Over-Reach By Unelected Technocrats

This is the debate which the Financial Times says has been prompted by Mark Carney’s intervention on climate change earlier in the week. His point seemed rather incisive to me, observing that “Since the 1980s the number of registered weather-related loss events has tripled” and that furthermore “Inflation-adjusted insurance losses from these events have increased from an annual average of around $10bn in the 1980s to around $50bn over the past decade”. Given the climatological evidence suggests that “challenges currently posed by climate change pale in significance compared with what might come”, it’s a systemic issue for insurance which needs to be addressed. His concern stems from what he terms the tragedy of the horizon:

We don’t need an army of actuaries to tell us that the catastrophic impacts of climate change will be felt beyond the traditional horizons of most actors – imposing a cost on future generations that the current generation has no direct incentive to fix.
That means beyond:
  • the business cycle; 9
  • the political cycle; and
  • the horizon of technocratic authorities, like central banks, who are bound by their mandates.
The horizon for monetary policy extends out to 2-3 years. For financial stability it is a bit longer, but typically only to the outer boundaries of the credit cycle – about a decade. 10
In other words, once climate change becomes a defining issue for financial stability, it may already be too late.

As someone who is instinctively and reflectively hostile to technocrats, this strikes me as one of the strongest arguments it is possible to point to for the value of such figures. Their appointment frees them from narrowly political concerns, facilitating interventions which would be constrained by, among other things, the temporal horizons of other actors. This ‘freeing’ is both narrow and shallow. It is also a profoundly political act in its own right, representing a crucial strategy for placing increasing portions of economic questions beyond political scrutiny. But an adequate sociology of technocrats should recognize that insulating policy from politics will tend, all other things being equal, to grant a degree of freedom to the policy maker which is lacking for the politician (though indeed many other constraints may follow from the institutional arrangements in which the technocrat is embedded).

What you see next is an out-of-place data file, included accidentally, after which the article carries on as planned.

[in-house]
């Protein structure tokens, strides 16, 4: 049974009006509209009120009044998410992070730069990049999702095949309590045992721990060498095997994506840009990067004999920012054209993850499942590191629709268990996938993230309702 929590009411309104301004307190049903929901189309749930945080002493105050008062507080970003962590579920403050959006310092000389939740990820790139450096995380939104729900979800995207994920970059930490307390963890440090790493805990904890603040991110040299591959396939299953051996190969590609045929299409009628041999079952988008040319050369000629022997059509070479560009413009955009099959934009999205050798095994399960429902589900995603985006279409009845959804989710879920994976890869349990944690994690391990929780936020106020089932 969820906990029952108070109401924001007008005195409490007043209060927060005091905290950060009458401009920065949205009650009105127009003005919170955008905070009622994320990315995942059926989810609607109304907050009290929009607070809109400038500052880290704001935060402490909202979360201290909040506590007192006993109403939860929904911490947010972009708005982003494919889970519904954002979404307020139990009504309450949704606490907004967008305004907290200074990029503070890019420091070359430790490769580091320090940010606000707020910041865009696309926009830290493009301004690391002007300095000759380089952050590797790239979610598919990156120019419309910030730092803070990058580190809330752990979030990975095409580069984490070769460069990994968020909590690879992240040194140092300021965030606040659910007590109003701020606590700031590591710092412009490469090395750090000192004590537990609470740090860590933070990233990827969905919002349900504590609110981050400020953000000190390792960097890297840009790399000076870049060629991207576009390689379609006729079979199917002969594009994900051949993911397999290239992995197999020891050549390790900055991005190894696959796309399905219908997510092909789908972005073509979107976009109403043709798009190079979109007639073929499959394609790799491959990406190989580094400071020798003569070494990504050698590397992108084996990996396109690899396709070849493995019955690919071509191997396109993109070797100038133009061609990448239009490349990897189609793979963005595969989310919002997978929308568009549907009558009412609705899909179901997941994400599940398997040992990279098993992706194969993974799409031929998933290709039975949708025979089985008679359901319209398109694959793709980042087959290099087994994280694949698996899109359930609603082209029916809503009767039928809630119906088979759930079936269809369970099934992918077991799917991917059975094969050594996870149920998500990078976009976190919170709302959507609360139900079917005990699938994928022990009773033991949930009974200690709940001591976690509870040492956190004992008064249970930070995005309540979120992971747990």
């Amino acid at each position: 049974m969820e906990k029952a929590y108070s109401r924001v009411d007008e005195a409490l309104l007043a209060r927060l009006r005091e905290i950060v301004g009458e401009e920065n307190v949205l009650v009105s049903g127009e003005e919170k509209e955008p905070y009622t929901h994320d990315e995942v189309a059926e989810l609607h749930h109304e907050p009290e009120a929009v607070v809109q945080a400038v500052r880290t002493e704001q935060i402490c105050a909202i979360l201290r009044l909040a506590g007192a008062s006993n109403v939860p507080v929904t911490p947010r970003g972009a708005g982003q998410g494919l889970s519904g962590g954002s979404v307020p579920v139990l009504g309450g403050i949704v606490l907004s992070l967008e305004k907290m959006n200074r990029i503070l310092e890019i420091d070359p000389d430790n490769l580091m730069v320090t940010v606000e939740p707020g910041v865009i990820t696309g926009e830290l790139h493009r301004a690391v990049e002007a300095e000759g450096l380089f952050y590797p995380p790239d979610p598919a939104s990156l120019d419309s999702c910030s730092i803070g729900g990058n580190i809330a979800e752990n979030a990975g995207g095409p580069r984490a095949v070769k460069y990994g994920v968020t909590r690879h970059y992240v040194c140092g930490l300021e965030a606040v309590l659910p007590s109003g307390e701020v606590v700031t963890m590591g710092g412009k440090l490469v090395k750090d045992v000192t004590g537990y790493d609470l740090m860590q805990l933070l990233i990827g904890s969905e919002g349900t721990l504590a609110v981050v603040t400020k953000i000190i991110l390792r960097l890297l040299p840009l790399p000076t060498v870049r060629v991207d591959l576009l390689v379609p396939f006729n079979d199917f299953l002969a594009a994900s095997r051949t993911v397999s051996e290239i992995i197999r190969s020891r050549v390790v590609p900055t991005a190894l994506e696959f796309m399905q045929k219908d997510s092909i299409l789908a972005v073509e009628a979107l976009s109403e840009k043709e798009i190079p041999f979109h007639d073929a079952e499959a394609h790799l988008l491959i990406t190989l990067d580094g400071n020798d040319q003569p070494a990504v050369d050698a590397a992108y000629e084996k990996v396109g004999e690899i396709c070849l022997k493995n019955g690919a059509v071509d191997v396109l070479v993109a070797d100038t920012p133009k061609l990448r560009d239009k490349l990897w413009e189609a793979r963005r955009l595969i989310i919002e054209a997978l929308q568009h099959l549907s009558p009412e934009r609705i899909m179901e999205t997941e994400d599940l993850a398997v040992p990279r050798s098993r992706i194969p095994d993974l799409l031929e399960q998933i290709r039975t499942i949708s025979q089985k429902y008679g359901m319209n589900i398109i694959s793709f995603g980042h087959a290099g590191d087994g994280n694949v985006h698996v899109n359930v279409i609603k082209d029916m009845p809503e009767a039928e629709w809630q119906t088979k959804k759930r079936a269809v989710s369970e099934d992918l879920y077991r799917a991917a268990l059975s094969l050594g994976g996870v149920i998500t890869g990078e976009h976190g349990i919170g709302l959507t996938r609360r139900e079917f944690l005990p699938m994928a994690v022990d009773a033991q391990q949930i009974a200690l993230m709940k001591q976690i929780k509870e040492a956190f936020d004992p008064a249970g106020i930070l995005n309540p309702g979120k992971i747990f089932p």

I find the reaction to Carney’s speech curious because I find his intervention itself so plausible. But some have argued that this ‘over-reach’ risks politicizing his role in a way that would lead appointees to be made on the basis of political criteria in future. The interesting question becomes whether such criteria might be applied to other technocrats whose role within contemporary Europe I find much less persuasive. Can we see a nascent elite cultural reaction against the encroachment of technocracy in Europe over recent years? Or is ‘over-reach’ simply what technocrats do when one disagrees with the views they are espousing?

Categories: Fragile Movements, Outflanking Platitudes

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1 reply »

  1. In every democratic institution there is a push and pull between elected members and the officers – it’s one of the eternal dynamics and tensions and is essential. Officers generally have the depth of experience (and should be offering advice like this, either internally or publicly), members have the democratic mandate (and should inform how things are done, as they only rarely have the depth of knowledge). Technocrat is a derogatory term which implies that they are going further than they should – but that can only be the case if members have insufficient influence. In Europe, that is arguably because national politicians have never been willing to give directly elected MEPs the power they should have over the executive.

    A bigger problem is where politicians adopt a technocratic ethos, as if there is simply one objective and obvious solution, and anyone else is simply being ‘political’.

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